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The Ultimate Time Machine: A Remote Viewer's Perception of Time, and Predictions for the New Millennium, by Joseph McMoneagle, 1998

Published by Hampton Roads Publishing Company: Charlottesville, Virginia

(Clicking on image takes you to Amazon.)

Joseph McMoneagle's The Ultimate Time Machine is the first remote-viewing book dedicated to the subject of time.

The Ultimate Time Machine is Joseph McMoneagle's second book on the subject of remote viewing, and it is a daring attempt to explain some of the mysteries of time from the perspective of a remote-viewing practitioner. There has never been a book quite like this one, and it is worth a close read if you are at all interested in how remote viewing can transcend time.

As with much of Mr. McMoneagle's writing on the subject of remote viewing, this book is a mix of philosophy, descriptions of scientific protocols encountered in laboratory experiments in which he participated, and intriguing collections of remote-viewing data. What makes this collection of RV data pertinent to the topic of time is that the targets are drawn from the past and the future.

Much of the RV data that are described in this book were not collected using the stringent scientific protocols that Mr. McMoneagle describes in detail in his other writings, but this does not detract from the usefulness of this book. It appears that the purpose of this book is to allow Mr. McMoneagle to challenge his readers' assumptions of time. Actually, he seems to want to challenge the idea that time is anything more than merely an illusion, a method by which humans organize experiences in a linear string. But for Mr. McMoneagle it is clear that time is not a limiting constraint to the human experience unless humans want it to be.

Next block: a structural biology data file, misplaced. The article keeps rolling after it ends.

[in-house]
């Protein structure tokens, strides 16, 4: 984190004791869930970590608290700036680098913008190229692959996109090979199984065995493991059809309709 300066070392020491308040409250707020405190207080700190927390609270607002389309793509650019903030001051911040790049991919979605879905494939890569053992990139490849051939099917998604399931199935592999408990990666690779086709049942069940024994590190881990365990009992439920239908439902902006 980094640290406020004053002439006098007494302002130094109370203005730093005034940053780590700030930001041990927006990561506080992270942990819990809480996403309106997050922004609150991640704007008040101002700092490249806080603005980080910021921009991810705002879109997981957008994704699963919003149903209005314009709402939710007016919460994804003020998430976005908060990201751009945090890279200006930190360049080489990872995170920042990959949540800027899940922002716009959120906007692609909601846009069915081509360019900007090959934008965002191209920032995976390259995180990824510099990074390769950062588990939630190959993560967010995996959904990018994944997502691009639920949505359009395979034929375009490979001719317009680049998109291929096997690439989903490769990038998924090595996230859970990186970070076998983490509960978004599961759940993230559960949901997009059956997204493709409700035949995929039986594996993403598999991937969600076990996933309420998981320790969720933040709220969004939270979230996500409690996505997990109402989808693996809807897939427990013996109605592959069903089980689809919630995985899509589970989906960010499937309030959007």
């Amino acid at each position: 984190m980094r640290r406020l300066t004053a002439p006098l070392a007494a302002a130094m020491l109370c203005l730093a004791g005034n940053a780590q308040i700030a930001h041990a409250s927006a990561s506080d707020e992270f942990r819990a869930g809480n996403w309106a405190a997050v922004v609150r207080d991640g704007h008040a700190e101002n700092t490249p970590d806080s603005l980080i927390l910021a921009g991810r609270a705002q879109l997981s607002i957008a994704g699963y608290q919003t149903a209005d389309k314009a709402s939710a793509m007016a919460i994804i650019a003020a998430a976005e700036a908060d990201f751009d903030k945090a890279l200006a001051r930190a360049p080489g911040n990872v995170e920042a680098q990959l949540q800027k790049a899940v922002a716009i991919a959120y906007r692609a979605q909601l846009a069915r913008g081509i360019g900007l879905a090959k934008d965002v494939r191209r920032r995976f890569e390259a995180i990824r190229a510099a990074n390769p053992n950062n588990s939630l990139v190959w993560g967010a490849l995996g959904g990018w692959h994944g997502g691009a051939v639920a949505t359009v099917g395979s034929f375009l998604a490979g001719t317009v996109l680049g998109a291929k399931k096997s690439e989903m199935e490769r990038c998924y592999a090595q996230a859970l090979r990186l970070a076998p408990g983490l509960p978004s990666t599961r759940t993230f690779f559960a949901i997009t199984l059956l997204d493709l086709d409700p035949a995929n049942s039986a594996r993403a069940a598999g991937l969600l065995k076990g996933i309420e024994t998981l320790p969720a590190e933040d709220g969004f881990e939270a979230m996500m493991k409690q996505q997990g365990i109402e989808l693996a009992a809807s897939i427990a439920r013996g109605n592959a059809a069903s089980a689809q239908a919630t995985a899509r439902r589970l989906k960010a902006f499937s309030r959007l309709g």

For many of the remote-viewing sessions presented by Mr. McMoneagle in this book, he has yet to receive target feedback, and indeed in some instances target feedback may not be possible in his lifetime. For example, he presents a transcript of an intriguing RV session in which he explores the origin of humanity, and he ends up perceiving that the Darwinian evolutionary march through time may have been punctuated by what might be called external intervention followed by long periods of abandonment. We are not told whether this external intervention is done by extraterrestrials, highly advanced spiritual beings, or whatever. But the idea is clear that human evolution may be more complicated than that which is commonly described in many standard textbooks. Similarly, he describes a session conducted at The Monroe Institute in Faber, Virginia in which the target is Jesus. The results are as fascinating as they are mysterious, and I am sure many readers will not mind that he has not been able to verify his observations. The value of this session can be found in the striking nature of the ideas which he perceives.